Google’s driverless cars should not be allowed on U.S. highways unless adequate privacy protections for users of the new technology are implemented, Consumer Watchdog said May 31. The nonpartisan, nonprofit group urged the California Assembly to defeat a bill, S.B. 1298, that would allow Google’s driverless cars on California’s roads unless the legislation is amended to provide adequate privacy protection for users of the technology. The bill is now under consideration by the Assembly after the California Senate passed it unanimously.
The call to amend or block the bill came in a letter to Assembly Speaker John A. Perez from Jamie Court, Consumer Watchdog president, and John M. Simpson, the nonprofit group’s Privacy Project Director. They wrote: “Without appropriate regulations, Google’s vehicles will be able to gather unprecedented amounts of information about the use of those vehicles. How will it be used? Just as Google tracks us around the Information Superhighway, it will now be looking over our shoulders on every highway and byway.”
“Consumers enthusiastically adopted the new technology of the Internet. What we were not told was that our use of the Information Superhighway would be monitored and tracked in order to personalize corporate marketing and make Google a fortune,” the letter said. “Now that Google is taking to the freeways, we must prevent inappropriate collection and storage of data about our personal movements and environment before we allow Google’s robots to take to the roads and report back to the Googleplex.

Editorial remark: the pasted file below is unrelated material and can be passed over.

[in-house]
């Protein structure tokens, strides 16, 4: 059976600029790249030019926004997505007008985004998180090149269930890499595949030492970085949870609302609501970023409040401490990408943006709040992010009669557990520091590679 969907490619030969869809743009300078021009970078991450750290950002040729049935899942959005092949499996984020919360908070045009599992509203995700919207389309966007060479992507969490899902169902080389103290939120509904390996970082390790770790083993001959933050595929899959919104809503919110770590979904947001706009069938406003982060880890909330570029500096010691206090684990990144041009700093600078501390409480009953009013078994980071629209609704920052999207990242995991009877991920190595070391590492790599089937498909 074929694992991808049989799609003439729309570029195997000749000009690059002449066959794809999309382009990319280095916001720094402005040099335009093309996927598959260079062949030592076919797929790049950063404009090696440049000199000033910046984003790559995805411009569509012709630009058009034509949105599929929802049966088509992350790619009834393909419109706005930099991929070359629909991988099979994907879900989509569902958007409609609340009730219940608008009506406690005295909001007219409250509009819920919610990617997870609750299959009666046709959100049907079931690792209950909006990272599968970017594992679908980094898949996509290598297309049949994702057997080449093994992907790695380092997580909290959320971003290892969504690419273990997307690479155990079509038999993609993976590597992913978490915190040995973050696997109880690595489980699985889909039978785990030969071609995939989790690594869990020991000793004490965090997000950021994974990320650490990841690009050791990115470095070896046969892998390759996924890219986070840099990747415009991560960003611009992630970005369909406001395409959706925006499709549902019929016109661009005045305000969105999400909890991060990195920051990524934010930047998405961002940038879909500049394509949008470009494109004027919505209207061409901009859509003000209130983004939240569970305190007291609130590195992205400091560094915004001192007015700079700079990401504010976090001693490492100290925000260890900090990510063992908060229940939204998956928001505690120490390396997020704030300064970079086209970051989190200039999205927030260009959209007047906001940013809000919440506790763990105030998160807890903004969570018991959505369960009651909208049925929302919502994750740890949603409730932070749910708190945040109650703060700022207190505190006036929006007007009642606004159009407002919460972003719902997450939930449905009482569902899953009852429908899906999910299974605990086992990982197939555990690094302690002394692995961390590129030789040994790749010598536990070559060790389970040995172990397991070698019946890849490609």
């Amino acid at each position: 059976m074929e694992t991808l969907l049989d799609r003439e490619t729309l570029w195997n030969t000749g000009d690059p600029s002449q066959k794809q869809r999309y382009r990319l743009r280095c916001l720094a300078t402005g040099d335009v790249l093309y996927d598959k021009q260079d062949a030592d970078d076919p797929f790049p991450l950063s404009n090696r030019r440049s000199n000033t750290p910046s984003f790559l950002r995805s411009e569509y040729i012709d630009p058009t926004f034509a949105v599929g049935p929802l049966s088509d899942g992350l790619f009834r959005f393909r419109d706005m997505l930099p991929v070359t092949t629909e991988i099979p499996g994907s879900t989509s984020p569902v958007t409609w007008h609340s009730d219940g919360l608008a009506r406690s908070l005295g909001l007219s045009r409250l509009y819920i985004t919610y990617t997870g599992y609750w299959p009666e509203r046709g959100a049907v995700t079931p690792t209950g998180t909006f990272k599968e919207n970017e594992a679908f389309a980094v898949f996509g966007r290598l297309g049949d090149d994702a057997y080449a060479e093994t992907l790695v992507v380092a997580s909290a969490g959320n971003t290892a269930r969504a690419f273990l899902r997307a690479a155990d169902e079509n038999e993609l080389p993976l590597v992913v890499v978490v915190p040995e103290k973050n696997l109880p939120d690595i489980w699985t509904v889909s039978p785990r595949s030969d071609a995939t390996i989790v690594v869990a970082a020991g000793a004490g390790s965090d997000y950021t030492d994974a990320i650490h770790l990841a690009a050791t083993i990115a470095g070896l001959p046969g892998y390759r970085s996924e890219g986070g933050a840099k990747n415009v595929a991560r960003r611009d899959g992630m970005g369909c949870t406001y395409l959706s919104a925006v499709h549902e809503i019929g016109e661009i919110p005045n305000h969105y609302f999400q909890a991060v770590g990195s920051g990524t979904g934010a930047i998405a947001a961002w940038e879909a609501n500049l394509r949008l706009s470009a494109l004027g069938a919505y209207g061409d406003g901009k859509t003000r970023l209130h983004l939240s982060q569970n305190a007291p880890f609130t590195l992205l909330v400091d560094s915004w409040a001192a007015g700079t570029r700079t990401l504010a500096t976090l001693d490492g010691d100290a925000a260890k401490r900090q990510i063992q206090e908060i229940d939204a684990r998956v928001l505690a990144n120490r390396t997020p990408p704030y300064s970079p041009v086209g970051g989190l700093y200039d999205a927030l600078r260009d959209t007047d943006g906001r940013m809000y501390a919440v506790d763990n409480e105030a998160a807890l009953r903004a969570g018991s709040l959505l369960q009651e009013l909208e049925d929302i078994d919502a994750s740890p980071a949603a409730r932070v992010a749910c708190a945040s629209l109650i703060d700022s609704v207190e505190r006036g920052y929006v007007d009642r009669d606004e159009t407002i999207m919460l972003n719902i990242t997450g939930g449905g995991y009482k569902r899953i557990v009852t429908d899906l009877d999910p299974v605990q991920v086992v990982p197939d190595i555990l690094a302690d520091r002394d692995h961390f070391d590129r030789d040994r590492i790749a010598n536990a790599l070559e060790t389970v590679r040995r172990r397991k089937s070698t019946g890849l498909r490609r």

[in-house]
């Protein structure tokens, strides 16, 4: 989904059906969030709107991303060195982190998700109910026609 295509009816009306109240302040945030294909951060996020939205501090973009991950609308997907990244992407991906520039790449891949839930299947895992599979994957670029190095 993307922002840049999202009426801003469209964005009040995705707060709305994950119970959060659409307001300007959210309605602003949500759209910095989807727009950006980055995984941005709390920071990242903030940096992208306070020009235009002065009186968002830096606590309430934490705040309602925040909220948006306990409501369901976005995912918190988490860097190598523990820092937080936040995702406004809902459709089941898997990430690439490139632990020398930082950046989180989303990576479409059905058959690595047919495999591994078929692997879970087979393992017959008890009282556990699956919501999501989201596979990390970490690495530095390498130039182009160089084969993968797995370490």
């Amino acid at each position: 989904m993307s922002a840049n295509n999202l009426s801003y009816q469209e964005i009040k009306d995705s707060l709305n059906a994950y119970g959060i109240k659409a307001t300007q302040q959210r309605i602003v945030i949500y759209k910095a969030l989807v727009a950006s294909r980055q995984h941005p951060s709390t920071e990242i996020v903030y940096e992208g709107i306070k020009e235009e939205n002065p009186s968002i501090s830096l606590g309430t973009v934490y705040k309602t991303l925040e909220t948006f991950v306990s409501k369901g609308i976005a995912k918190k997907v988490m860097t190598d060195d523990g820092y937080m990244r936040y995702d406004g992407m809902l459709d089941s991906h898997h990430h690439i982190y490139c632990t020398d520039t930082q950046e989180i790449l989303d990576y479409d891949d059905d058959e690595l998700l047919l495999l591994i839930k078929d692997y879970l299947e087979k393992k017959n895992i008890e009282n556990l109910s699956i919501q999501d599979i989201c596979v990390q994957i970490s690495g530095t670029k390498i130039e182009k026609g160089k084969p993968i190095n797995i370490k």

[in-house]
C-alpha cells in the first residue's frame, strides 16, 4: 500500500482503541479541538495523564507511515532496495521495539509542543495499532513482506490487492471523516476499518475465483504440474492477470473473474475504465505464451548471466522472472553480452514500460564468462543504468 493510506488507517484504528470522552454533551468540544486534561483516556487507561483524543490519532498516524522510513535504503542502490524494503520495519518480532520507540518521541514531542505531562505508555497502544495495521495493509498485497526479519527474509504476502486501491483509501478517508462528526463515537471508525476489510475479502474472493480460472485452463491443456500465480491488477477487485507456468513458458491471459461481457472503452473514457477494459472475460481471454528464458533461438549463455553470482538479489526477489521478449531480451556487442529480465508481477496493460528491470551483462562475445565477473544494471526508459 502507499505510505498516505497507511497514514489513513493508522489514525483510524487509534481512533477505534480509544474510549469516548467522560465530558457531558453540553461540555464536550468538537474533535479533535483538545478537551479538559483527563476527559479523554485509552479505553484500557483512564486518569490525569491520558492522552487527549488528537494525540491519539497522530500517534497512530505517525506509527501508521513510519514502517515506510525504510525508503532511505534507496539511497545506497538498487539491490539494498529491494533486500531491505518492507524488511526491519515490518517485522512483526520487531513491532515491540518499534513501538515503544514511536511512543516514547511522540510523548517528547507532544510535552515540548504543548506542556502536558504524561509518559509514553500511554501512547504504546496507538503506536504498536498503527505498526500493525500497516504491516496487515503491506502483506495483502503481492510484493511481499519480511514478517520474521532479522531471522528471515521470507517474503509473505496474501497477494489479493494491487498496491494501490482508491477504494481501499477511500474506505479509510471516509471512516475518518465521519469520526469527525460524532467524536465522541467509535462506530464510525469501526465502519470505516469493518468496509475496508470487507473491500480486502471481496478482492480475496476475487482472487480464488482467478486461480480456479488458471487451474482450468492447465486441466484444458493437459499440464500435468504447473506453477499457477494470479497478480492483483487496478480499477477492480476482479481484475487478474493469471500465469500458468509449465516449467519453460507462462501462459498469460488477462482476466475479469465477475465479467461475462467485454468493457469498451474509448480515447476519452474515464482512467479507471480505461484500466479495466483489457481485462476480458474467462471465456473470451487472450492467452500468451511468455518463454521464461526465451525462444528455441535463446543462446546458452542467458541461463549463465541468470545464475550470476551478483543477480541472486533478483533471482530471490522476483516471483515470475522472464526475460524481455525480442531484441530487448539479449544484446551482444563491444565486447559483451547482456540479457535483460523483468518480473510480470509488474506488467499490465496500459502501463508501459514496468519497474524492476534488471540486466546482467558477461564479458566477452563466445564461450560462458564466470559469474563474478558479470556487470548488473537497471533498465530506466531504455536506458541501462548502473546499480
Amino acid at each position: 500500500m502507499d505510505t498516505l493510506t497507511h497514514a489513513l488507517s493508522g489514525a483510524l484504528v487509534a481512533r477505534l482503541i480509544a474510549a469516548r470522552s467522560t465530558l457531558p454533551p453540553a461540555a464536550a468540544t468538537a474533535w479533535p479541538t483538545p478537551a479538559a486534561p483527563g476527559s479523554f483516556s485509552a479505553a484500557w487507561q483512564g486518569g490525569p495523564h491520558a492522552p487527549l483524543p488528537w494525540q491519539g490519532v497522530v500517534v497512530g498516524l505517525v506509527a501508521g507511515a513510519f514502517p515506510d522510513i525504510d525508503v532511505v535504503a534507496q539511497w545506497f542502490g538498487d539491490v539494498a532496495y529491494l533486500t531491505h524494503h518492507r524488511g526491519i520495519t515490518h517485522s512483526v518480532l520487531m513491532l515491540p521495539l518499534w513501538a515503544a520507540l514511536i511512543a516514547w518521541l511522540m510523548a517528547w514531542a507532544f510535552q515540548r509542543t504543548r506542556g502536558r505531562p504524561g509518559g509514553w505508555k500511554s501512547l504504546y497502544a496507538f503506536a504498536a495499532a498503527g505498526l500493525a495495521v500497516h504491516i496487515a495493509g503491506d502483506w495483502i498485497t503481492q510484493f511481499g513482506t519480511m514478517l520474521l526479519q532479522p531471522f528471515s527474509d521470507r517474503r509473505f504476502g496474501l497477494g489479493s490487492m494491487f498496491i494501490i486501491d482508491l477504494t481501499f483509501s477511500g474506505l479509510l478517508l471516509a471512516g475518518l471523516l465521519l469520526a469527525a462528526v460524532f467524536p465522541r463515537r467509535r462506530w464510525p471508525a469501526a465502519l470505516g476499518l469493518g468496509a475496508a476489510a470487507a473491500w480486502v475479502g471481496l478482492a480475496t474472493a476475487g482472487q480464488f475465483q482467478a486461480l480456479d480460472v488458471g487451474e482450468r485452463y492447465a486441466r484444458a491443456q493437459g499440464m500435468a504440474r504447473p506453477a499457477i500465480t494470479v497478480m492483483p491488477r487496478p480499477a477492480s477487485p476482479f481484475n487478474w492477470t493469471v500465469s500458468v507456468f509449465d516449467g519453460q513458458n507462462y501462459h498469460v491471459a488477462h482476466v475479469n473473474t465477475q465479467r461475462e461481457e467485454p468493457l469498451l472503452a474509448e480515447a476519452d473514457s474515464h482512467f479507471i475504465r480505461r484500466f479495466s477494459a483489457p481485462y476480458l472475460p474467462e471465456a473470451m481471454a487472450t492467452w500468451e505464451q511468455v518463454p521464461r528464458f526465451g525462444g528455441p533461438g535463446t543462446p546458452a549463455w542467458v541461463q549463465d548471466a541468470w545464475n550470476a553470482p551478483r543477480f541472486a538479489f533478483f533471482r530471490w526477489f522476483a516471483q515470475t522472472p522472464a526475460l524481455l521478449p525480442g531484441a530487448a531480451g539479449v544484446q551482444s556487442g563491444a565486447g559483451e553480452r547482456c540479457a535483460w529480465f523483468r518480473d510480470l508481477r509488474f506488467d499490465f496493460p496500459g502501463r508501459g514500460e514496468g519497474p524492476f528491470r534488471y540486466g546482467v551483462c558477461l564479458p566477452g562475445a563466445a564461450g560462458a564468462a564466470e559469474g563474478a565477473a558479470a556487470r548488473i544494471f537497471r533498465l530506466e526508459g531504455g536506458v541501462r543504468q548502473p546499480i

“Google claims its mission is to organize the world’s information and make it accessible. However, when it comes to its operations and plans, it is a black box. We believe Google’s actions demonstrate that it cannot be taken at its word. Consider the Wi-Spy scandal, the largest wiretapping effort ever, in which Google’s Street View cars sucked up e-mails, passwords and other data from private Wi-Fi networks in 30 countries around the world… Google kept changing its story and still has not come clean. The FCC fined the company $25,000 for obstructing its investigation of the incident. Google initially said the wire-tapping was the job of a rogue engineer, but the FCC has found that, in fact, the company was well aware of the ongoing Wi-Spying activity.”
Consumer Watchdog said that Internet technology was implemented with little regard to protecting users’ privacy. The group said society is playing catch-up for the failure to protect privacy. For instance, the Federal Trade Commission has called for the implementation of a Do Not Track system that would allow consumers to let websites know that they do not want data about their web surfing to be gathered.
The letter continued: “Driverless technology is not commercially viable yet, but we are certain it will be available sooner than most of us would predict. S.B. 1298 endorses Google’s driverless technology and allows its fleet of robot-driven cars to travel on California’s roads. Sadly, the bill provides no privacy protection for the users of the coming technology. The bill should be amended to ban all data collection by autonomous cars. While we don’t propose to limit the ability of the cars to function by communicating as necessary with satellites and other devices, the collection and retention of data for marketing and other purposes should be banned. Unless the bill is amended, once again society will be forced to play catch-up in dealing with the impact of the privacy-invading aspects of a new technology.”
The letter concluded: “S.B. 1298 must be amended to provide that individual data profiles about the use of a driverless vehicle cannot be compiled without the user’s permission and that permission should not be required for use or purchase of such a vehicle.”